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million vaccinations, if such a risk exists.12 This compares with estimates of the annual population incidence
of GBS which range from 0.4 – 4 per 100,000 persons, depending on population, geographic location, and
To address the lack of evidence regarding the risk of recurrent GBS following vaccination, a retrospective
cohort study of vaccination in persons with a history of GBS was conducted in a large, integrated managed
care setting.15 Over the 11 year study period, the risk of recurrent GBS was low with only one recurrent

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episode of GBS found in an individual who had received measles-mumps-rubella vaccine 4 months prior; of
the seven patients who had histories of GBS and subsequently received MenACWY in the study (unspecified,
but likely Menactra as it was the only marketed MenACWY during the study period), there was no evidence
of recurrence of GBS.15
Bell’s palsy
Recently, Tseng et al. reported a post-marketing study which utilized a self-controlled case-series analysis
conducted at Kaiser Permanente Southern California (SCK) during September 2011 to June 2013.16 These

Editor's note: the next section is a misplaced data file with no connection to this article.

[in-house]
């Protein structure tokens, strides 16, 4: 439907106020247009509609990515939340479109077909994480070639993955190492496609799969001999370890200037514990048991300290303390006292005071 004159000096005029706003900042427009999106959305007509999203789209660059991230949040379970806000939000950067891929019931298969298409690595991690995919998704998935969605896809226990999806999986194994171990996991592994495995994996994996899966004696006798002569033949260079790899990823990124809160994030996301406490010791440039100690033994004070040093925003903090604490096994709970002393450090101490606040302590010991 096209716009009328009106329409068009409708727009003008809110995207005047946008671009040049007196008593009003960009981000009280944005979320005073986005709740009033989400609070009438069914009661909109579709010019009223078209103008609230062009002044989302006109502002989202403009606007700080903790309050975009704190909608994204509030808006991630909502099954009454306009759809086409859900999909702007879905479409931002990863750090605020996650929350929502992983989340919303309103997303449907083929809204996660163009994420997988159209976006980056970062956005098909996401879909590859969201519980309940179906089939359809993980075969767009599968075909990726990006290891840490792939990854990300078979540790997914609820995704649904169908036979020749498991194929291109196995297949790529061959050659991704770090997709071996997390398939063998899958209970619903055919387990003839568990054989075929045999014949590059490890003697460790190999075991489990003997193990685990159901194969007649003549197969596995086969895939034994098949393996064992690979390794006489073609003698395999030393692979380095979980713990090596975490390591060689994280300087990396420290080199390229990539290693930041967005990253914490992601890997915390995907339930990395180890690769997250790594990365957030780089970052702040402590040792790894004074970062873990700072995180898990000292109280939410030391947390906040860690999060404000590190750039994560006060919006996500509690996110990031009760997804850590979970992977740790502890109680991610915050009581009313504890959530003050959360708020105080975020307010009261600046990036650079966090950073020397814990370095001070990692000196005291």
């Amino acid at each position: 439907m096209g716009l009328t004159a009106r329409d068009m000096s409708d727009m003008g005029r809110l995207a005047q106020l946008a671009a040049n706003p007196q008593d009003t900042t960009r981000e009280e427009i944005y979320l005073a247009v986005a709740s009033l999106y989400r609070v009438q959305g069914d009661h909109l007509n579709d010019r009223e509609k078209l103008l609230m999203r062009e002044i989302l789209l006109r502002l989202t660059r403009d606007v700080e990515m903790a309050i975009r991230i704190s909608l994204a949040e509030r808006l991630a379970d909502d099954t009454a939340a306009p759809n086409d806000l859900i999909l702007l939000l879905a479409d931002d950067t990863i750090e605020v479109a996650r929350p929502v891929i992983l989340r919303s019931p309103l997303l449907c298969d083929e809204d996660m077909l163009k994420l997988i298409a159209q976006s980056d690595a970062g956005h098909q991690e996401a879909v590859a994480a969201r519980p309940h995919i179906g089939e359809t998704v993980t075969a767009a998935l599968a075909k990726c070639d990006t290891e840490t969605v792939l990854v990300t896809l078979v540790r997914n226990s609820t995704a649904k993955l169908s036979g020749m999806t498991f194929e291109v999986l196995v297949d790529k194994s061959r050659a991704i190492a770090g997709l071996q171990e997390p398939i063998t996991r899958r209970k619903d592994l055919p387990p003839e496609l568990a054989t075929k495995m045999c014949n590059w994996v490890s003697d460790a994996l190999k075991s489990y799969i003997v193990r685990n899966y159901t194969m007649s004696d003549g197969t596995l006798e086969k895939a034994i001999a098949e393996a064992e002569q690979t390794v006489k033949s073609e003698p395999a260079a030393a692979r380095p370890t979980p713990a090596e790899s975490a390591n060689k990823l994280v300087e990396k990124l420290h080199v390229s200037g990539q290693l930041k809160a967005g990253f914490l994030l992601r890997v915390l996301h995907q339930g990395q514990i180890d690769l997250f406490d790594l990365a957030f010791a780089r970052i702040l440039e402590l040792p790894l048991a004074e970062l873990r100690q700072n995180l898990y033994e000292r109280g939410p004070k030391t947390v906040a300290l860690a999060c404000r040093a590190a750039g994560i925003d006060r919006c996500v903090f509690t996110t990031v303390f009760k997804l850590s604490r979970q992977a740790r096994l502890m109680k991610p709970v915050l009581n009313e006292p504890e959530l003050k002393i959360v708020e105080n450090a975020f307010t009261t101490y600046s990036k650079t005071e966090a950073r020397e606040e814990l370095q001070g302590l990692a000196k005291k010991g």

investigators evaluated 26 pre-specified adverse events identified through electronic medical records 1 year
after receipt of Menveo vaccination in a cohort aged 11 to 21 years. This study found a statistically significant
association with Bell’s palsy when Menveo was administered concomitantly with other vaccines but no
association was found when the vaccine was administered alone; attributable risks were not reported. The
study employed a longer risk interval (84 days) than utilized in previous studies, where risk windows were set
to days 1--14, 1--28, or 29--56.17,18 Tseng et al. did not specify whether a cluster analysis was performed on
the entire risk period.16
Annually in the overall VSD data we observe a marked uptake of MenACWY in August, coincident with
adolescents return to school after the summer break (CDC unpublished). With added potential for seasonality
in the occurrence of Bell’s palsy, a finer adjustment for seasonality in the analysis may be needed to clarify
the actual risk of Bell’s palsy following receipt of Menveo (and Menactra). As noted by Tseng and